On this Friday morning, it wasn’t always easy to tell what happened seventy-one years ago, what with the swirl of speeches, conversations and well wishing going on in the museum’s memorial courtyard.
Like most anyone his age, Kelly’s memory isn’t as sharp as it was once. I gently probed for some details, both large and small. The comic pages he was reading, were they from the Honolulu newspaper? I wasn’t sure he understood the question. Oh, did I hear that right, he was injured? What? I repeated the question. He didn’t understand. I spoke louder. No, no, no he wasn’t. Was he below deck when the bombs hit? Or was he on the top deck? “I think he’s confused,” I heard Sue say quietly to Dr. Lozano. Did the bomb explode? Oh, it was a dud. Later, I learned that the Honolulu was lucky: It suffered only minor hull damage from a near miss.
Kelly, who enlisted at age 19, served four years in the Navy and had the unusual distinction of crossing from the Pacific to the other side of the war, to the Atlantic, to serve on the SC -717, which he said was a sub chaser that hunted German U-boats. Then he was shipped back to the Pacific and served on the USS Tolland, an attack cargo ship that was on hand when the Japanese signed the terms of surrender with Gen. Douglas MacArthur aboard the USS Missouri on Sept. 2, 1945. While Kelly said everybody wants to ask about his experience at Pearl Harbor, he seemed to more want to talk about his other experiences. “I was on three different ships. It seems they are only interested in the Honolulu.”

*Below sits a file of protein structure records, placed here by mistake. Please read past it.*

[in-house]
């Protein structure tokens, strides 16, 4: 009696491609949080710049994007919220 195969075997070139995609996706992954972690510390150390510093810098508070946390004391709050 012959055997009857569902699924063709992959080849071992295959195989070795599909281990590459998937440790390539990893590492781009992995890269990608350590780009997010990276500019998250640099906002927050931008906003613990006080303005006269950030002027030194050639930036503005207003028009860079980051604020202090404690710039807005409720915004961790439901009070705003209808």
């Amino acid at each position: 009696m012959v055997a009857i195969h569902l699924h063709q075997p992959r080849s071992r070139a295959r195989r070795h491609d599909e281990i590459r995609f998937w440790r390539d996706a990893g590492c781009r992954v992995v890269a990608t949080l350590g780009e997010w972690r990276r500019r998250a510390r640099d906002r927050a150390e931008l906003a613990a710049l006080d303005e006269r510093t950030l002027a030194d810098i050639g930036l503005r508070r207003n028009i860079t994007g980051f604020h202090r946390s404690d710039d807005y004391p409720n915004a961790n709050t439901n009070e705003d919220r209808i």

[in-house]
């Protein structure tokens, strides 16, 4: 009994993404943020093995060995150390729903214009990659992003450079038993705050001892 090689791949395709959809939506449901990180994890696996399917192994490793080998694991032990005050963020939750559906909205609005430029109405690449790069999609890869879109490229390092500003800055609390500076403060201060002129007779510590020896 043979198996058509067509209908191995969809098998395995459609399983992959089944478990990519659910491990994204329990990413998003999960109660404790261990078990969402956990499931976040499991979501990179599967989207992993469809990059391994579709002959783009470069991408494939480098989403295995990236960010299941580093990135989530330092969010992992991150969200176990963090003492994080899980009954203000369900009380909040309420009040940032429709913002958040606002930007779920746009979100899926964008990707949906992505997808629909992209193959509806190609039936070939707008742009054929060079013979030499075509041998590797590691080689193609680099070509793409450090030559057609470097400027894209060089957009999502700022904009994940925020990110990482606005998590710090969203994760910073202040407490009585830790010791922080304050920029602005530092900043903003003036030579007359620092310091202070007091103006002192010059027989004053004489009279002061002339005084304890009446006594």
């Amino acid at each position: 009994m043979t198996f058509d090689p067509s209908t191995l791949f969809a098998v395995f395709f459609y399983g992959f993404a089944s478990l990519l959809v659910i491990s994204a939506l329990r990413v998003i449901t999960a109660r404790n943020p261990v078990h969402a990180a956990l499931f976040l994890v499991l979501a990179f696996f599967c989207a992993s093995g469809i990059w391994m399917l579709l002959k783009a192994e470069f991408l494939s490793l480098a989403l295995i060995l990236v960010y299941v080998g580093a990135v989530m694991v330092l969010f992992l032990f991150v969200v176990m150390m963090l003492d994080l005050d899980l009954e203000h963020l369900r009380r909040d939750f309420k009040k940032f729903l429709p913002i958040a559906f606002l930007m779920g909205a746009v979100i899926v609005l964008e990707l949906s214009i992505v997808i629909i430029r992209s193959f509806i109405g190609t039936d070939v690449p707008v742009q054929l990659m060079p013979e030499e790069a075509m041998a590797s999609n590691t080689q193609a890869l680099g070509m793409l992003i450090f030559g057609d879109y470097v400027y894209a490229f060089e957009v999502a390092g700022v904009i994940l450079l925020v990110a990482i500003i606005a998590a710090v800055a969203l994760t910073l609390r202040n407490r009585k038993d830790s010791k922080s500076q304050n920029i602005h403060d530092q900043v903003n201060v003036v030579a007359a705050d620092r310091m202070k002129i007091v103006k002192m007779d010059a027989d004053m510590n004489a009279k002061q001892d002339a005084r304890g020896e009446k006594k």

He told me a story of how soon after Japan’s formal surrender, he took leave and by himself strolled the streets of Yokohama. He ended up at the Imperial Palace and stepped inside. I imagined some elaborate structure with impressive grounds. I wondered how lax security may have been at the time even at official buildings and even at war’s end. He said suddenly dozens of Japanese soldiers appeared, all carrying rifles. He felt their eyes on him and sensed danger and confusion. They spoke in Japanese. While the war was officially over, Kelly felt afraid. Would these soldiers, ashamed of losing, abide by the surrender? While he said some soldiers dropped their heads in shame, others eyed him and he heard sharp words. He slowly stepped away and went outside and wondered whether he might be shot in the back, though he imagined an international scandal would result. He made it safely back to his ship. Within a few months the Navy discharged him, he went to law school, he got married, had children, was divorced and, 46 years ago, he and Ann married.
Echoing something her husband often has said, Ann told me: “He had so many chances to die and he flubbed them all.”
Today is the first day of a month-long series of trips I am taking to research a book about Texas and Texans during World War II. Tomorrow I am scheduled to interview one of the last of Doolittle’s Raiders, Air Force Lt. Col. (ret.) Richard Cole, 97, who lives outside Comfort. Before I started this project I had only the vaguest notion of what Doolittle’s Raiders was. I still don’t know much, except that it was a group of 80 airmen who carried out a dangerous mission to bomb Tokyo in the early months of the war. I hear that Cole has quite a story.